The Eyes of Kid Midas
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The Eyes of Kid Midas

3.9 25
by Neal Shusterman
     
 

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Kevin Midas is sick of being picked on, teased and tormented. So when he finds a pair of magical sunglasses that give him the power to do—well, anything—he couldn't be happier. At first, Kevin spends his time pulling ice cream cones out of the air and getting every video game he ever wanted. But then he turns to darker wishes. What if he used the glasses

Overview

Kevin Midas is sick of being picked on, teased and tormented. So when he finds a pair of magical sunglasses that give him the power to do—well, anything—he couldn't be happier. At first, Kevin spends his time pulling ice cream cones out of the air and getting every video game he ever wanted. But then he turns to darker wishes. What if he used the glasses to get revenge?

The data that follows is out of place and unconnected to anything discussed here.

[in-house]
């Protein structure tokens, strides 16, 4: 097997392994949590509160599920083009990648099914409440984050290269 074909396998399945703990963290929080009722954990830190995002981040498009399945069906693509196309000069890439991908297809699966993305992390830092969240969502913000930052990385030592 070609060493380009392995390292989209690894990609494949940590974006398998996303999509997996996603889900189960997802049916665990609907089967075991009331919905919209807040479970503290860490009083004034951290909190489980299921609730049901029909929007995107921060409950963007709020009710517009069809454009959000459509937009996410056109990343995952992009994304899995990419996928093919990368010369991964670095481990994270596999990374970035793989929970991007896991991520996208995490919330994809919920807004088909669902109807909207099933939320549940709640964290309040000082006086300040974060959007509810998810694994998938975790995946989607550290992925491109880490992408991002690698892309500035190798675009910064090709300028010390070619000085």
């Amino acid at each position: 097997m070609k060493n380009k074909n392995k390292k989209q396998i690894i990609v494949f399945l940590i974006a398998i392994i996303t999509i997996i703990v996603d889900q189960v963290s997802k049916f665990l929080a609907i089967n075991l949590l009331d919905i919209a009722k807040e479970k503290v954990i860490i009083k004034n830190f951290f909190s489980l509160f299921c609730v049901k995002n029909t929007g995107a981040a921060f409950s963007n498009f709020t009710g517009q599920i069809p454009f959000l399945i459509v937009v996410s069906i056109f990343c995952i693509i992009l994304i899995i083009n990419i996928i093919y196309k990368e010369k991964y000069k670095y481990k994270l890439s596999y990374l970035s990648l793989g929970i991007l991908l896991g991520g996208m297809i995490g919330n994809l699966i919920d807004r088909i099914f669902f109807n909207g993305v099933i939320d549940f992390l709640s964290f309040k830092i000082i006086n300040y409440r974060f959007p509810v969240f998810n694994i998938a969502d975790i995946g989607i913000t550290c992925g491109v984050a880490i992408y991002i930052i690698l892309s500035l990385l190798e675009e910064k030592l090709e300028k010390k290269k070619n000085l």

In Neal Shusterman's dark fantasy, one boy finds out that sometimes, getting everything you want can be deadly.

Editorial Reviews

Publishers Weekly - Publisher's Weekly
It's no coincidence that this novel's title and protagonist hark back to Greek mythology; this modern fantasy has the resonance and power of an ancient myth. Shusterman ( The Shadow Club ; What Daddy Did ) starts with a question--What if a typical seventh-grader could have anything he wanted?--and proceeds to a conclusion that makes time stop and the very universe dissolve. Along the way there is plenty of comedy and even sly foreshadowing in the shape of a good-natured jab at the sci-fi genre: ``That's what you get for messing with time and space,'' says Kevin, Midas's best friend, when a comic-book hero gets sucked into a black hole. Kevin gets sucked into a black hole of his own when he dons magic sunglasses that make his every wish come true, resulting in the near-annihilation of reality itself. Imaginative and witty, this fable for the '90s convincingly proves the dangers of the narcissistic ethos of having it all. With its original premise, unpredictable plot and whiz-bang finish, this book will handily captivate its audience. Ages 10-up. (Dec.)
The ALAN Review - Charles R. Duke